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THE RENAISSANCE

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Author Topic: THE RENAISSANCE  (Read 5083 times)
Bianca
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« on: October 12, 2008, 05:31:00 pm »




             

               LORENZO "IL MAGNIFICO" DE MEDICI








It has long been a matter of debate why the Renaissance began in Florence, and not elsewhere in Italy.

Scholars have noted several features unique to Florentine cultural life which may have caused such a cultural movement. Many have emphasized the role played by the Medici family in patronizing and stimulating the arts. Lorenzo de' Medici devoted huge sums to commissioning works from Florence's leading artists, including Leonardo da Vinci, Sandro Botticelli, and Michelangelo Buonarroti.

The Renaissance was certainly already underway before Lorenzo came to power; indeed, before the Medici family itself achieved hegemony in Florentine society. Some historians have postulated that Florence was the birthplace of the Renaissance as a result of luck, i.e. because "Great Men" were born there by chance.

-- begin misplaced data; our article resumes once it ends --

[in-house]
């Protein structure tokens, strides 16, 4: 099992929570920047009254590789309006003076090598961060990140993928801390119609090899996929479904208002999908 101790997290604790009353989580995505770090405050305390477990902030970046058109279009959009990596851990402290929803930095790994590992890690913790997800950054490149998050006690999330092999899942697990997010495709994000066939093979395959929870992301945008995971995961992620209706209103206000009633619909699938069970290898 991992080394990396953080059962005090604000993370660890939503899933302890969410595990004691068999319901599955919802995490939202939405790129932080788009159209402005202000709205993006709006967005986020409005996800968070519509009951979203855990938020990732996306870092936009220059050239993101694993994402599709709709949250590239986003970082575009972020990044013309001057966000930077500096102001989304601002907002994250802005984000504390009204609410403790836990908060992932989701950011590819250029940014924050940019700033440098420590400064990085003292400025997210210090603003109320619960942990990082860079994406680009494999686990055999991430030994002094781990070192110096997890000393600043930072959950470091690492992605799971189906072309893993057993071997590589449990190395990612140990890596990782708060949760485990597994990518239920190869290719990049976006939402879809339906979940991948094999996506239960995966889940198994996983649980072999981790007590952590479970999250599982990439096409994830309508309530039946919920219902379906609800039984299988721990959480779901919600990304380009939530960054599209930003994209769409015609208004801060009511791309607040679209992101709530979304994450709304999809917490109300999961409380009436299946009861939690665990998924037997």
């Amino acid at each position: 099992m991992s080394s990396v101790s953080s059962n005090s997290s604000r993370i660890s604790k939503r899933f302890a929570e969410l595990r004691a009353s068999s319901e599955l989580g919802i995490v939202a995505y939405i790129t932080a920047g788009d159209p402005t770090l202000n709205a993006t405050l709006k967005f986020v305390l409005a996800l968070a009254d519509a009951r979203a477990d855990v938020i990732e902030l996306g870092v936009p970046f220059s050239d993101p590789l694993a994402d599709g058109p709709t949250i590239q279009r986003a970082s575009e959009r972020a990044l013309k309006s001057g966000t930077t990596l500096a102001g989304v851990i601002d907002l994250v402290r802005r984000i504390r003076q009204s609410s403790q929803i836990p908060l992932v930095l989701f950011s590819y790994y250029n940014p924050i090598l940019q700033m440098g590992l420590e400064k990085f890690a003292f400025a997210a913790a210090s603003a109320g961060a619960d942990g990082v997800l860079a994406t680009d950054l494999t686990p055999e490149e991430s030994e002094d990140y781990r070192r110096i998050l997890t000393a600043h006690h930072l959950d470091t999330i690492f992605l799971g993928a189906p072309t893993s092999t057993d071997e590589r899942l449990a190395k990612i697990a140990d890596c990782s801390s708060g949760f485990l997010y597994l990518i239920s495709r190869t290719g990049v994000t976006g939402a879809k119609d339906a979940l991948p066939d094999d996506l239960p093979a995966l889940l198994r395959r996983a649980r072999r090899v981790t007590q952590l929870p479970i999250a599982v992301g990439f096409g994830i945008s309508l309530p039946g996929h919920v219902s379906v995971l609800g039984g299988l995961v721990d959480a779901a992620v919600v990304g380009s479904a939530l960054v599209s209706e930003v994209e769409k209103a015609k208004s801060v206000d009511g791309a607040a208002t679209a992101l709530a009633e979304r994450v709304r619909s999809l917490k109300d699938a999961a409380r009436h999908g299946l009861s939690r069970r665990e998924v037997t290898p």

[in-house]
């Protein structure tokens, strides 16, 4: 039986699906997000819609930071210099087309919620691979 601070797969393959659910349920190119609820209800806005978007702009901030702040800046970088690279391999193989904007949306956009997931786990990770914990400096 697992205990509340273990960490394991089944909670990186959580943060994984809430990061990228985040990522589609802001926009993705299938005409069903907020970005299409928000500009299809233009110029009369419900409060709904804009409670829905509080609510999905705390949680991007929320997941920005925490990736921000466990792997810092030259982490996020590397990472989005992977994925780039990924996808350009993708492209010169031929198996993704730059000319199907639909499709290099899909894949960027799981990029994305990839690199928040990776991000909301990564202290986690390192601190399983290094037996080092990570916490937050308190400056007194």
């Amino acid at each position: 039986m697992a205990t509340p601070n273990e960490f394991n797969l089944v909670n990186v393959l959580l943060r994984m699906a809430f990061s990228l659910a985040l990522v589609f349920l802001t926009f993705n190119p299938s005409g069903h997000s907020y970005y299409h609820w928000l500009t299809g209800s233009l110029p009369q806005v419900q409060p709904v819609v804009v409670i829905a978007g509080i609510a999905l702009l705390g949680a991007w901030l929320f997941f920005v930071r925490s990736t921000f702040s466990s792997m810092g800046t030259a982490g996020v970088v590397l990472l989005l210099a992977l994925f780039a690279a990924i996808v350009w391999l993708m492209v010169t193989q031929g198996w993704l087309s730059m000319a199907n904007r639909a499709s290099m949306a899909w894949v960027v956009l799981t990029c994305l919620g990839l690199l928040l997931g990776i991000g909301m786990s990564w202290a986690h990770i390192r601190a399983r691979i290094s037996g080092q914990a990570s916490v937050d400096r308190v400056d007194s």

Da Vinci, Botticelli and Michelangelo were all born in Tuscany. Arguing that such chance seems improbable, other historians have contended that these "Great Men" were only able to rise to prominence because of the prevailing cultural conditions at the time.



Humanism was not a philosophy per se, but rather a method of learning.

In contrast to the medieval scholastic mode, which focused on resolving contradictions between authors, humanists would study ancient texts in the original, and appraise them through a combination of reasoning and empirical evidence. Humanist education was based on the study of poetry, grammar, ethics and rhetoric. Above all, humanists asserted "the genius of man ... the unique and extraordinary ability of the human mind."

Humanist scholars shaped the intellectual landscape throughout the early modern period.

Political philosophers such as Niccolò Machiavelli and Thomas More revived the ideas of Greek and Roman thinkers, and applied them in critiques of contemporary government.

Theologians, notably Erasmus and Martin Luther, challenged the Aristotelian status quo, introducing radical new ideas of justification and faith
« Last Edit: October 12, 2008, 05:34:12 pm by Bianca » Report Spam   Logged

Your mind understands what you have been taught; your heart what is true.


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